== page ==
The other day I went and had a psychic reading. You know, just over coffee. And when it was over, my reader said, “It’s 2013. No one expected us to make it this far. We really have a chance this year to show what we can do.”

I resisted rolling my eyes over over the 2012 apocalypse thing. And I’m glad I did. Because I keep hearing her say those words.

“No one expected us to make it this far. We really have a chance this year to show what we can do.”

We have remained. We have survived. We are each other’s hangovers.

Now let’s go get drunk.


kidsWhen I was a senior in high school, George W. Bush was laying the PR groundwork for an invasion of Iraq by lying about weapons of mass destruction. One of the idiots who sank his teeth into this bullshit was Thomas Friedman. Better safe than sorry, he said, even if there’s only a small chance that Saddam has the weapons.

I wrote a response and read it in my AP English class. I said I’d rather die. I would rather be a civilian casualty of a terrorist attack than be a participating citizen of a country that goes in and blows things to smithereens because of a CHANCE that someone MIGHT have a weapon that they COULD use.

I felt it then, when I was 18. I’m not sure, looking back now, if I really believed it, but I felt it, surely. And now at 27 I very much believe it.

Because I came home from another lovely morning at Sarah Lawrence and I saw the news about the Connecticut school shooting and I thought, okay, I don’t want to play this game anymore.

Like, you’re playing video games with your friend and you’ve been playing one for two hours and your eyes are dry and you’re antsy and bored and tired and you just don’t want to play anymore.

I don’t want to play anymore.

Last week a friend of mine posted something on Facebook, a graphic going around that essentially says if we’re going to regulate guns we should also regulate baseball bats. I found it, though I respect that person, to be completely fatuous. I responded. Others responded. He and I even apologized to each other and smoothed feathers later. No minds were changed. I probably further entrenched people who disagree with me in their own beliefs.

I led a bullying workshop in an elementary school last week. We had been told to prepare for hostile audiences, kids who were real troublemakers, etc. I in particular was sent to a class for the worst of the worst. And all of the kids were just amazingly angelic. They were all so beautiful. Heartbreakingly funny and kind and eager. Even the bad kids; they were so alive.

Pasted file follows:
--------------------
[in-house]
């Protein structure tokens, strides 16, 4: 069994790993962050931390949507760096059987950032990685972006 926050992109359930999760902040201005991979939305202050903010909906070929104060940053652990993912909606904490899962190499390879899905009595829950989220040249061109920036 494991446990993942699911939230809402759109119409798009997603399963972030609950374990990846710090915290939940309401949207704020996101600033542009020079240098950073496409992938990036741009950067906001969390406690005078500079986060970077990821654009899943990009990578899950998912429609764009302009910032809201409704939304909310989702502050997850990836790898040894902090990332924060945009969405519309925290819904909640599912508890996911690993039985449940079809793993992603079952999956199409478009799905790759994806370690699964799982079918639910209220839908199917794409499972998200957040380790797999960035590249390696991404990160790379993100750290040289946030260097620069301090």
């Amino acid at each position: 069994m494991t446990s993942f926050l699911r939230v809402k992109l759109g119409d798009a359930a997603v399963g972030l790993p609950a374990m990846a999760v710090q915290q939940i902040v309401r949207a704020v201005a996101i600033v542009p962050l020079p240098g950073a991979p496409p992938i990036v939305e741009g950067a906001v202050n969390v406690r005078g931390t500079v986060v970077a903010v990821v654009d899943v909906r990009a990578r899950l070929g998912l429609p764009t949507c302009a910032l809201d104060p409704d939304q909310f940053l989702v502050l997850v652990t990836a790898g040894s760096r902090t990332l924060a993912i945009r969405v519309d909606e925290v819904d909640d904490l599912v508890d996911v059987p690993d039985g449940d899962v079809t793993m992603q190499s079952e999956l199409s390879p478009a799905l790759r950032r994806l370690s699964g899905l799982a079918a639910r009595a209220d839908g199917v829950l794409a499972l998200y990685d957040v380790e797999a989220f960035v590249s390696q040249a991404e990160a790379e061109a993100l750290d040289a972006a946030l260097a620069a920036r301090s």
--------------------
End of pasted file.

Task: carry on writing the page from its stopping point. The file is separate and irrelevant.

In researching the murder of Officer Mark MacPhail, who was killed in Savannah in 1989, I became obsessed with what bullets do to bodies. I wanted to re-sensitize myself to the idea of gun violence. What did each bullet do – to his jaw, to his teeth, his lungs, his vertebrae.

Death is something I forget about. I forget what it means to have something be alive and then not alive. I understand it as a concept but I forget really, really, what we talk about when we talk about death.

I have to remind myself.

Rachel Corrie is a hero of mine. She was a 23-year-old American activist who died in Gaza when a bulldozer ran her over. She did not believe the Israelis should have the right to bulldoze the homes of Palestinians. Say what you will about her politics, about her idealism, about her naiveté even. But sometimes I really envy her. Even her death. Because she had her bulldozer. She had it, she saw it, she knew what it was. She could stand up in front of it. And let it run her over.

And when you come home and you read about what we’re still just learning about in Newtown, and when you realize you can’t even keep up with all the shootings, and when you try to imagine what each bullet did to each little jaw, it FEELS like the walls are closing in, it FEELS like the ground is going to swallow you –

But it isn’t. The sun is shining.

You live in this limbo where you feel all of the bad things and yet cannot find a bulldozer to step in front of. Because most of the time it’s not one big one it’s a million tiny little Matchbox dozers, and you have to spend a whole lot of time and energy to get even one to change its course. And there is a nobility in that and perhaps that’s all there is and all we can do and should do.

It’s just exhausting and frustrating and sad, and a lot more tempting to throw down your controller and say, I don’t want to play this game anymore. What do you have for snacks?